Max Porter on his new novel 'Shy'
SCOTT SIMON, HOST:
"Shy" by Max Porter is a short, fierce novel that can be a rant, a rumination, a reveal - blank verse and blunt talk. Shy, a troubled British teen in the mid-1990s, has been sent to the Last Chance boarding school and has loaded his rucksack in the middle of the night to break out of his dorm and escape the bunk beds, the therapy groups and the counseling sessions. Let's ask Max Porter to read what runs through the mind of the character he's created.
MAX PORTER: (Reading) His heart is bump, bump, bumping like he's scared. Idiot drama with no audience. Overthinking, overlapping voice-overs. We made such good progress today, Shy. I'm really delighted. He's sprayed, snorted, smoked, sworn, stolen, cut, punched, run, jumped, crashed an Escort, smashed up a shop, trashed a house, broken a nose, stabbed his stepdad's finger. But it's been a while since he's crept. Stressful work. Psychologically disturbed juveniles requiring special educational treatment? Or a bunch of teenage criminals on a taxpayer-funded countryside retreat?
SIMON: Max Porter, author of "Grief Is The Thing With Feathers" and other novels that have been translated into more than 30 languages, joins us now from Bath, England. Thank you so much for being with us.
PORTER: Thanks for having me. Hello.
SIMON: How did this character of Shy worm his way into your mind and heart?
PORTER: Well, he's there already 'cause I'm raising three sons, and I do a lot of mentoring with young people, and I'm watching the way this country is working and what its deciding to do with its vulnerable population and what it's deciding to do with inequality as a pressing issue. But this specific boy rose up out of a kind of dream I'd had about a boy who was see-through, who was porous. Through him would pour the dead and the living as well as the human and the nonhuman, and I wondered how he would react to being an unhappy teenager in the so-called real world. And I was preoccupied with him in a medieval context and then in a Victorian context. And he - as a work in progress, he eventually landed himself in 1995. And I thought, yep, that'll do it.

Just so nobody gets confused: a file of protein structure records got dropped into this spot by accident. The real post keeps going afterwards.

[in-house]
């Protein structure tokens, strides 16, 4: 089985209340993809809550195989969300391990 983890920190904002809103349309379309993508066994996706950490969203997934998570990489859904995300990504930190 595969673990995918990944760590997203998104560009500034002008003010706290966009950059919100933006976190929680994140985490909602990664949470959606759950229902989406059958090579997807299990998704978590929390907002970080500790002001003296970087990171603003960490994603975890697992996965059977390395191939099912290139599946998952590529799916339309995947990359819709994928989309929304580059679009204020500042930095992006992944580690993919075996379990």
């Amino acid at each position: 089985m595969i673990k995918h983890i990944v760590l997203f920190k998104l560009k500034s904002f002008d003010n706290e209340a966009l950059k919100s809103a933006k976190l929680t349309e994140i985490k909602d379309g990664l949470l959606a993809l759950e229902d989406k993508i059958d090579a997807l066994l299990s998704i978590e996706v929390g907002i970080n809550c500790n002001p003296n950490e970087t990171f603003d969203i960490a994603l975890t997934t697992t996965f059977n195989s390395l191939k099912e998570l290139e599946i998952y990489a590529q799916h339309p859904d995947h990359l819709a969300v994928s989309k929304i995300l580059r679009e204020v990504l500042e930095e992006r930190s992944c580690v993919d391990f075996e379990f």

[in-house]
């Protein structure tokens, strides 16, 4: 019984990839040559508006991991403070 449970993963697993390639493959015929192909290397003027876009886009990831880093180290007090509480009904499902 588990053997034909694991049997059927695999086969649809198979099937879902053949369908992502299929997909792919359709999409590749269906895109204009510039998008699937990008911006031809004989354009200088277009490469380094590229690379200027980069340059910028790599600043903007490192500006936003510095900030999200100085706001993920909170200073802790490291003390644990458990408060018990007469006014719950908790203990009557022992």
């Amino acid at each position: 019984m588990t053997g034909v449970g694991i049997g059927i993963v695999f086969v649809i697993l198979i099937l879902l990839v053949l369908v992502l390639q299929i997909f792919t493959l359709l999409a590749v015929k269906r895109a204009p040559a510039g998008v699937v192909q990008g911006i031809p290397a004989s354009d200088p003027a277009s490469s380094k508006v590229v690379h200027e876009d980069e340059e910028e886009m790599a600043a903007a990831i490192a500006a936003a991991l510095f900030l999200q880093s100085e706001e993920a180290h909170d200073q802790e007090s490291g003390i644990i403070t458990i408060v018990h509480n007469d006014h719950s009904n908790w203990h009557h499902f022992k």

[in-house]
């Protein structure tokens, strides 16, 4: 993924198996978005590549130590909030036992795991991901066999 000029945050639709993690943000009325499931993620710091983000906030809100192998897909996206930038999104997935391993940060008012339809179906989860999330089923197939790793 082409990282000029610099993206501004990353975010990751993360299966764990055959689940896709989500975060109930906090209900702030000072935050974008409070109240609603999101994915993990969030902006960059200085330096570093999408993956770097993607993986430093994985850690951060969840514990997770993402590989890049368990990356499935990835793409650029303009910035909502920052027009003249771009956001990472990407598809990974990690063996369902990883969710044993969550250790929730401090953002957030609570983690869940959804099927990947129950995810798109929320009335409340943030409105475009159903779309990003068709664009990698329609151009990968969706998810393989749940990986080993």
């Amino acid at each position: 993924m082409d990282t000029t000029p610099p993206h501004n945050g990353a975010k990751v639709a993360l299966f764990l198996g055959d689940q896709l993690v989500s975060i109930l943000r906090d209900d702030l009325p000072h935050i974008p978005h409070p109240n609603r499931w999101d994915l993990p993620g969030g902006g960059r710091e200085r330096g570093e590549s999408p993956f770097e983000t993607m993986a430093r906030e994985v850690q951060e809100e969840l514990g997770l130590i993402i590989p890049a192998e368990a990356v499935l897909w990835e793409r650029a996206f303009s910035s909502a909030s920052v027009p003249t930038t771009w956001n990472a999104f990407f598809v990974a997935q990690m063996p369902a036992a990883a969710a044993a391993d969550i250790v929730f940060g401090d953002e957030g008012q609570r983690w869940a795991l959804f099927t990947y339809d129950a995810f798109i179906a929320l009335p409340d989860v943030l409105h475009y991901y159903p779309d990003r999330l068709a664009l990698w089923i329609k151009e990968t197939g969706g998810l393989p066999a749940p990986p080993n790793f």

SIMON: Well, help us understand the play of his mind as thoughts run through them - to use your words again - loping along in odd repetitive chunks, running at him, stumbling.
PORTER: He's escaped this house, and the whole novel is a kind of nocturne that takes place over three hours as he makes his way to this pond and has a kind of mystical encounter there. But he's in a kind of weather system. He's being bombarded at all times by other people's sense of him, the judgment of his parents, their pleading, imploring desire for him to communicate better with them, the bullying of his peers. He has these kind of night terrors, these terrible flashbacks to his recent violent past. But also, he is being haunted both by society and by literal ghosts in the building he lives in. He's sort of a centrifugal absence at the center of the book. It's difficult to get at who he is because he is so cluttered by other people's conception of him. And I think, if anything, that's the most realistic aspect of this book, is that we only begin and end in other people's ideas of us.
SIMON: You made reference to his recent violent past. I mean, I inevitably said troubled teen, but to be fair, he's also caused a lot of trouble, hasn't he?
PORTER: Yeah. He's done things for which he has no vocabulary of apology or shame. That's one of the themes running through the book, is how does he make sense of having done these things? And was it even him that did them (ph)? He's got a sort of disembodied criminal self that appears to have done these things. And that's based on, you know, conversations I've had with people that have done terrible things about the kind of workings of guilt as an emotional and a political and a legal framework. But, yeah, he's not a wholly sympathetic character. He's made terrible mistakes.
SIMON: He begins to see himself like a scrub plant in the countryside?